Exercise After Brain Injury

Jan 16, 2017

For many of us, the new year is the perfect chance to improve our health and fitness after the indulgences of the festive season – but the majority of us soon give up on new year’s resolutions relating to exercise. One of the key mistakes is setting the bar too high, with tough workouts and a lack of immediate results often putting people off.



Living with brain injury may mean that you have physical problems, in which case, exercise is the central part of your rehabilitation as well as contributing to your wellbeing. Even if you have no physical effects but you do have memory, emotional or executive problems; physical exercise should also be part of your routine as it will greatly help promote feelings of general wellbeing.


General guidelines
  • Make exercise part of your daily routine – routine and structure are very important after brain injury

  • Exercise when you are most alert and have most energy – usually in the morning

  • If you do have specific physical problems get a neuro-physiotherapist to set your daily exercise programme

  • Prepare yourself for exercise by doing gentle warm up exercises – a great way to avoid injury

  • Exercise with composure and focus on the physical movement

  • Pause every so often to monitor that you are doing the correct movements and to check how fatigued you are – it is important you don’t over do it

  • If you have spasticity check every so often to monitor your muscle tone, if the tone increases it may be that your arm may flex for example, at this point you need to relax and let the tone normalise

  • Warm down with gentle exercise after completing your exercise programme

  • Make resting after exercise part of your routine – you have earned it

  • Don’t exercise late in the evening – you may struggle to get to sleep

  • Don’t exercise if you are feeling particularly tired – it’s ok to have a day off

  • Don’t exercise if you are feeling unwell

  • Don’t get addicted to exercise – have a day not doing physical exercise every so often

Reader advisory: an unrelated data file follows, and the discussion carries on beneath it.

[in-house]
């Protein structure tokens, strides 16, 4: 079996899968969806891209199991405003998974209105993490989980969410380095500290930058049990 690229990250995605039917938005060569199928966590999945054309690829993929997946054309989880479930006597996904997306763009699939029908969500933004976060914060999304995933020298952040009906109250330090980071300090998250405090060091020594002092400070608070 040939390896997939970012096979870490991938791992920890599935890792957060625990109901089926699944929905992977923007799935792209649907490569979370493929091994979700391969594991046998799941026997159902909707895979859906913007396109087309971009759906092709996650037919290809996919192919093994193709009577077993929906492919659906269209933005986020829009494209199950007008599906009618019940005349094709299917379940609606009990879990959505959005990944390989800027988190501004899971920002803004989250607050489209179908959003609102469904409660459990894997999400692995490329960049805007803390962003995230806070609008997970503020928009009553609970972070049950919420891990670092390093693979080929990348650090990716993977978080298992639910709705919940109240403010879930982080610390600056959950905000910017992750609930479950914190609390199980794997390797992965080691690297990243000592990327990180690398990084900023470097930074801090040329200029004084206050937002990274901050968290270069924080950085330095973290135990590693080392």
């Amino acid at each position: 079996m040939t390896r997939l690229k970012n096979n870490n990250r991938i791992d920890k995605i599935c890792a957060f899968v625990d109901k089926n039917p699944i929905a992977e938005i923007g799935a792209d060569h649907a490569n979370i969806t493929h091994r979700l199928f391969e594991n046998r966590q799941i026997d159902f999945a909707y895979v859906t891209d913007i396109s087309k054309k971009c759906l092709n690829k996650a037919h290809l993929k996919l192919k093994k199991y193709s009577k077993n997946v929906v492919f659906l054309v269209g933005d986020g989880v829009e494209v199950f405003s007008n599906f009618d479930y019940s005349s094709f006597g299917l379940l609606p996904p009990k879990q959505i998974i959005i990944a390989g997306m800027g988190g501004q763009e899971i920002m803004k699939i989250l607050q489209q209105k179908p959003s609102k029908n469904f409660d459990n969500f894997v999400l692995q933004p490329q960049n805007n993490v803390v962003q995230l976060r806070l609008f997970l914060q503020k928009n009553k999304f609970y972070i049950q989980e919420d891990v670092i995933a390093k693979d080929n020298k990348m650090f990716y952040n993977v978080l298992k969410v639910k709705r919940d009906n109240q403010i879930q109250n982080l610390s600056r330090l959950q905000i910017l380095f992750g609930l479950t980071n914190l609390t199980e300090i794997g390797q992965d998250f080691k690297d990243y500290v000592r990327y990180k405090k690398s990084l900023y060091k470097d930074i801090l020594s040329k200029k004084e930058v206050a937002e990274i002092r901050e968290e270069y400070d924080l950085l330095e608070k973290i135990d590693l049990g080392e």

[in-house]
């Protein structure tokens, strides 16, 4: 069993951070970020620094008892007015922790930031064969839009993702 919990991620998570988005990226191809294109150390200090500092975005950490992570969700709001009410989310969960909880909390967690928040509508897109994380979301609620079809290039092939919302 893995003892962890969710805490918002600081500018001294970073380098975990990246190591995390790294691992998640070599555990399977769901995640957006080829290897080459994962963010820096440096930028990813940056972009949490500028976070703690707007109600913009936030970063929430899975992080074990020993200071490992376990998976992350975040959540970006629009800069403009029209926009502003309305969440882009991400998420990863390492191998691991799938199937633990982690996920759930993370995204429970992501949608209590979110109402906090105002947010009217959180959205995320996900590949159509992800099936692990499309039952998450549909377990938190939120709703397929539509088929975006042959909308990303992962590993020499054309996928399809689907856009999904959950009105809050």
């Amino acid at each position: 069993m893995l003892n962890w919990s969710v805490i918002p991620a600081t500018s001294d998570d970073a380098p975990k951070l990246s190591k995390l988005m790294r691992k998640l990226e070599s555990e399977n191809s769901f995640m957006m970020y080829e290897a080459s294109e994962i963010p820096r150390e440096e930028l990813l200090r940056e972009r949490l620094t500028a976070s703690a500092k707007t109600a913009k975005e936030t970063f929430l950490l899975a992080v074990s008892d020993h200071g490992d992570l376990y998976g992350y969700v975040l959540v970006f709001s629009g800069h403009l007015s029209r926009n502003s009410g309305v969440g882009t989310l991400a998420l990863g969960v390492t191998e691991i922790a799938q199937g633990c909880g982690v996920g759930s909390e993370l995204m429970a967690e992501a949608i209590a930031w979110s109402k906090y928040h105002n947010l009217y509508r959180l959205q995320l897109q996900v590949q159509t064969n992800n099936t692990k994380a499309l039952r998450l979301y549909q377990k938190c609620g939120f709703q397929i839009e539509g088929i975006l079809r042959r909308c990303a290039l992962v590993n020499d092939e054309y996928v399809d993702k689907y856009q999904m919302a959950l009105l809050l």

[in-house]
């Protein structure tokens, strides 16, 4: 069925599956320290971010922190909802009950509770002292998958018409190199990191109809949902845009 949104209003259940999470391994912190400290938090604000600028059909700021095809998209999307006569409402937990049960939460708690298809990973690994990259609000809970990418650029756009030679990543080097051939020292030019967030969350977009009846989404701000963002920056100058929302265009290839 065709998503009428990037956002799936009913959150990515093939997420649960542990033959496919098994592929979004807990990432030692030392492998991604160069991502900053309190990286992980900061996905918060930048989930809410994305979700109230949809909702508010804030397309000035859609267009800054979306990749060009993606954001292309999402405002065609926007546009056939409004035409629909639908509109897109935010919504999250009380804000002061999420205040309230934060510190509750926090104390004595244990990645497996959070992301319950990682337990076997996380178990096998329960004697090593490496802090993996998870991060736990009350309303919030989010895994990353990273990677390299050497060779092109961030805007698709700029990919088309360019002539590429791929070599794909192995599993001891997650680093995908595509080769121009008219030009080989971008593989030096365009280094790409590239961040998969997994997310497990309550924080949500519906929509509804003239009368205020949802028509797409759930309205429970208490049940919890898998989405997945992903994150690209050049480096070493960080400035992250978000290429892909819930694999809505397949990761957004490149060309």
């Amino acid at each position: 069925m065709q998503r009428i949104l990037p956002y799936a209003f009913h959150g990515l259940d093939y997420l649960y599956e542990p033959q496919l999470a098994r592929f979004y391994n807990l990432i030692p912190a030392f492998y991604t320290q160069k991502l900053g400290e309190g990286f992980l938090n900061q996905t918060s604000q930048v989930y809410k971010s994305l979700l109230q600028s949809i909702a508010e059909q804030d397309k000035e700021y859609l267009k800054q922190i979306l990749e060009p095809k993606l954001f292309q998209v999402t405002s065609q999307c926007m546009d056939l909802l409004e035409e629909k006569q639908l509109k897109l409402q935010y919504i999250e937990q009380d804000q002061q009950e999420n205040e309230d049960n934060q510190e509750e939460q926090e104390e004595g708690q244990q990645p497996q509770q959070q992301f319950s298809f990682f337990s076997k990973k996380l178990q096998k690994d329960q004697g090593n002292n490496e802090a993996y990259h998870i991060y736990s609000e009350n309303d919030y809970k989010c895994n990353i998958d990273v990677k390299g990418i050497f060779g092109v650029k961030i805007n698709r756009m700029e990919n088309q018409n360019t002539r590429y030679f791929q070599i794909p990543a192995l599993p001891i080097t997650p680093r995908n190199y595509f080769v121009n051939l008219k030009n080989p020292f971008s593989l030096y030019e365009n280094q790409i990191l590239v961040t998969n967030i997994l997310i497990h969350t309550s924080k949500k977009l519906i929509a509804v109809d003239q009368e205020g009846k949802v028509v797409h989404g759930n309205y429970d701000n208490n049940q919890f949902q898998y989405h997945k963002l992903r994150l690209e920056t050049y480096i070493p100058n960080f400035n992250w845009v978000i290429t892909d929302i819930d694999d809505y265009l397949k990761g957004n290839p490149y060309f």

• Try not to become overly dependent on your neuro-physiotherapist – see them every so often so they can reassess you and possibly change your exercise programme


If possible try to undertake various specific forms of exercise:

Anaerobic exercise: These are high intensity muscular activities, such as weight training. These exercises strengthen and help maintain muscle mass and bone density, doing anaerobic exercise also helps control body fat.

Aerobic Exercise: This form of exercise is primarily cardiovascular exercise which conditions heart and lungs and enables the heart to use oxygen more efficiently. Large muscle groups are used rhythmically for a period of 15 to 20 minutes. Additional benefits include an increased resistance to fatigue and extra energy and the control of body fat…Examples of aerobic exercise are walking, cycling, jogging and swimming.

Posture: It is important to think about your posture at all times, being in the correct body alignment is an exercise in itself. It may help prevent injury during exercise.

Balance: ‘Use it or lose it’. We need to challenge our body’s balance mechanisms, to improve our balance reactions and co-ordination. This must always be done in a safe environment, where you have a stable surface to hold on to if required.  Working on your core stability (your body) will also help your balance. 

Stretching: To allow your muscles to work as efficiently as possible, they need to be kept at an optimal length. Shortening of any muscles will make the opposing muscles weaker and have to work harder, and put your whole body out of alignment. Stretches are exercises that need to be done slowly and be held for a minimum of 30 seconds. It is good to stretch out after exercise. Yoga, Tai chi and Pilates are good forms of exercise for stretching, working posture and core stability, and relaxation. Many men do these forms of exercise too!!!!


Benefits of exercise
  • Decreased risk of developing heart disease and preventing secondary disease

  • A decrease in body fat (helps lose weight)

  • A decrease in the risk of developing osteoporosis by maintaining bone density (especially important in women)

  • Helps prevent falls

  • Improve blood pressure

  • A decreased risk of developing type 2 diabetes and when present helps control blood sugars

  • A decrease in anxiety and mild depression

  • An improvement in self esteem and confidence 


Most of all; enjoy your exercise! There’s something out there for everyone.